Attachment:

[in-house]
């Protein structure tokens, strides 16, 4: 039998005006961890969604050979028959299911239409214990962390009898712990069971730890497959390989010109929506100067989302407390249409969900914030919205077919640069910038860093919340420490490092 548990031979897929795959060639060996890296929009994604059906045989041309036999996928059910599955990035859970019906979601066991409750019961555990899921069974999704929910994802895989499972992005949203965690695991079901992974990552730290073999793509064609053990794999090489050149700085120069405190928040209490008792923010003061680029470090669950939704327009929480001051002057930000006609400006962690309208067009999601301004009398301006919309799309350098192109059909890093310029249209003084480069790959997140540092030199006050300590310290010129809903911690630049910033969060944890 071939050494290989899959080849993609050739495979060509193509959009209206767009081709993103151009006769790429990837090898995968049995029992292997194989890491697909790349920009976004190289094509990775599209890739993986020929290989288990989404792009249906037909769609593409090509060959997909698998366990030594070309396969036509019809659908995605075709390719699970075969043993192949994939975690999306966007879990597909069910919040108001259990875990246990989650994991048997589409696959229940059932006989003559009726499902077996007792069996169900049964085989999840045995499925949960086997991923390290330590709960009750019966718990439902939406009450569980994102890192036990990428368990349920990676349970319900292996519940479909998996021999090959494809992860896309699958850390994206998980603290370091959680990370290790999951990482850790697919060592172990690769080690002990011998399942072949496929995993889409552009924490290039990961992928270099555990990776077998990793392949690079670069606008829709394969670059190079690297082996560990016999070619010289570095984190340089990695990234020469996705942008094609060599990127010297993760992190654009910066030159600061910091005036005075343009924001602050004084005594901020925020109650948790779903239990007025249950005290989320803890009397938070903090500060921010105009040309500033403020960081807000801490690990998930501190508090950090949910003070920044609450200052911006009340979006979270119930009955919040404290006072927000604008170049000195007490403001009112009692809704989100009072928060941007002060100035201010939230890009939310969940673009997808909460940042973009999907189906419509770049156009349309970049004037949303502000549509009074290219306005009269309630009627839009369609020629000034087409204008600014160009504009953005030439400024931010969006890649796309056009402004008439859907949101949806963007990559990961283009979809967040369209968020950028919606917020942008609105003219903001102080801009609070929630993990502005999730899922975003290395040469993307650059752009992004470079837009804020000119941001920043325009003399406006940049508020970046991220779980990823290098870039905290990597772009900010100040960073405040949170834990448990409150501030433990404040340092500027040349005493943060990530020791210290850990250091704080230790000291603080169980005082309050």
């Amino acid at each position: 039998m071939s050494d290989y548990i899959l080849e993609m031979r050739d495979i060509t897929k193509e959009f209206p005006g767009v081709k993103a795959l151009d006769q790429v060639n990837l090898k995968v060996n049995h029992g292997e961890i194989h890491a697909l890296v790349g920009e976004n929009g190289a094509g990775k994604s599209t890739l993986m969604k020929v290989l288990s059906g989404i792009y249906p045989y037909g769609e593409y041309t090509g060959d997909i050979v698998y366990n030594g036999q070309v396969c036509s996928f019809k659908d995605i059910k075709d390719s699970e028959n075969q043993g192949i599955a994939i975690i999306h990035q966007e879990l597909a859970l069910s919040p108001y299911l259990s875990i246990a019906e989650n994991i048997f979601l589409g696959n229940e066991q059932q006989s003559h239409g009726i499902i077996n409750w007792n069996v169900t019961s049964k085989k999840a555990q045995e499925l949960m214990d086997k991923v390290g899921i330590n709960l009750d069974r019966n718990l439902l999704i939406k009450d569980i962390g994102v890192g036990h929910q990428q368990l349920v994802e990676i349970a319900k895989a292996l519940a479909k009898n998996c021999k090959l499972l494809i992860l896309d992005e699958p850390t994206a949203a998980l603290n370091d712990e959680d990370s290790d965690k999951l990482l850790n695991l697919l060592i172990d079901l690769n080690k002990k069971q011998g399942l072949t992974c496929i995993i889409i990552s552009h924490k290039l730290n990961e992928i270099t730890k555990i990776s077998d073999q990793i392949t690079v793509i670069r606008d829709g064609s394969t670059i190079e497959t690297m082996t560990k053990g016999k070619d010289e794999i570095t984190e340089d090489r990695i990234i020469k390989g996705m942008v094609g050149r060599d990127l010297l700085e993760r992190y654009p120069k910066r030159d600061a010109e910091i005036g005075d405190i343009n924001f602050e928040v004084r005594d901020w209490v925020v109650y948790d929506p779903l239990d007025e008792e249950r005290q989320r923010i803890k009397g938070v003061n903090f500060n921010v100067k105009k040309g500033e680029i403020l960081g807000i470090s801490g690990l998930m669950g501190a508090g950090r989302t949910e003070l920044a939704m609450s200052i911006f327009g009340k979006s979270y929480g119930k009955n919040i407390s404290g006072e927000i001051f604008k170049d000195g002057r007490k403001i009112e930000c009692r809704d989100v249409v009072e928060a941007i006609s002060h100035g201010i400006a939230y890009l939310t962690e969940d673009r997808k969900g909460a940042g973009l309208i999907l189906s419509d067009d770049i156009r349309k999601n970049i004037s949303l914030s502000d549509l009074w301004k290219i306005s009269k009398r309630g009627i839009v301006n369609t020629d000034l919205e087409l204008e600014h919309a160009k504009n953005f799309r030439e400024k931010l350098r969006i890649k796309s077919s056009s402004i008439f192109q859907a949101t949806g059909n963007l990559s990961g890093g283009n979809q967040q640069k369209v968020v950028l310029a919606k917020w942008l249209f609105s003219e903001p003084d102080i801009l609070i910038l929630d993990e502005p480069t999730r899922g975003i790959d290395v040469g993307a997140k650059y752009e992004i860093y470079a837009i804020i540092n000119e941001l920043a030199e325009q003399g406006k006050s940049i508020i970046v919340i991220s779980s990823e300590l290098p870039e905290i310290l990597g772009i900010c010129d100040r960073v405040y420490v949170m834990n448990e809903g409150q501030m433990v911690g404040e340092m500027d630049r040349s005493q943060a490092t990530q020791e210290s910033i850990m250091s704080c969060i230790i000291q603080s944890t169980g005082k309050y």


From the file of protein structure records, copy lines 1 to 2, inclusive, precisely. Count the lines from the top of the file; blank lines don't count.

[in-house]
């Protein structure tokens, strides 16, 4: 039998005006961890969604050979028959299911239409214990962390009898712990069971730890497959390989010109929506100067989302407390249409969900914030919205077919640069910038860093919340420490490092 548990031979897929795959060639060996890296929009994604059906045989041309036999996928059910599955990035859970019906979601066991409750019961555990899921069974999704929910994802895989499972992005949203965690695991079901992974990552730290073999793509064609053990794999090489050149700085120069405190928040209490008792923010003061680029470090669950939704327009929480001051002057930000006609400006962690309208067009999601301004009398301006919309799309350098192109059909890093310029249209003084480069790959997140540092030199006050300590310290010129809903911690630049910033969060944890 071939050494290989899959080849993609050739495979060509193509959009209206767009081709993103151009006769790429990837090898995968049995029992292997194989890491697909790349920009976004190289094509990775599209890739993986020929290989288990989404792009249906037909769609593409090509060959997909698998366990030594070309396969036509019809659908995605075709390719699970075969043993192949994939975690999306966007879990597909069910919040108001259990875990246990989650994991048997589409696959229940059932006989003559009726499902077996007792069996169900049964085989999840045995499925949960086997991923390290330590709960009750019966718990439902939406009450569980994102890192036990990428368990349920990676349970319900292996519940479909998996021999090959494809992860896309699958850390994206998980603290370091959680990370290790999951990482850790697919060592172990690769080690002990011998399942072949496929995993889409552009924490290039990961992928270099555990990776077998990793392949690079670069606008829709394969670059190079690297082996560990016999070619010289570095984190340089990695990234020469996705942008094609060599990127010297993760992190654009910066030159600061910091005036005075343009924001602050004084005594901020925020109650948790779903239990007025249950005290989320803890009397938070903090500060921010105009040309500033403020960081807000801490690990998930501190508090950090949910003070920044609450200052911006009340979006979270119930009955919040404290006072927000604008170049000195007490403001009112009692809704989100009072928060941007002060100035201010939230890009939310969940673009997808909460940042973009999907189906419509770049156009349309970049004037949303502000549509009074290219306005009269309630009627839009369609020629000034087409204008600014160009504009953005030439400024931010969006890649796309056009402004008439859907949101949806963007990559990961283009979809967040369209968020950028919606917020942008609105003219903001102080801009609070929630993990502005999730899922975003290395040469993307650059752009992004470079837009804020000119941001920043325009003399406006940049508020970046991220779980990823290098870039905290990597772009900010100040960073405040949170834990448990409150501030433990404040340092500027040349005493943060990530020791210290850990250091704080230790000291603080169980005082309050």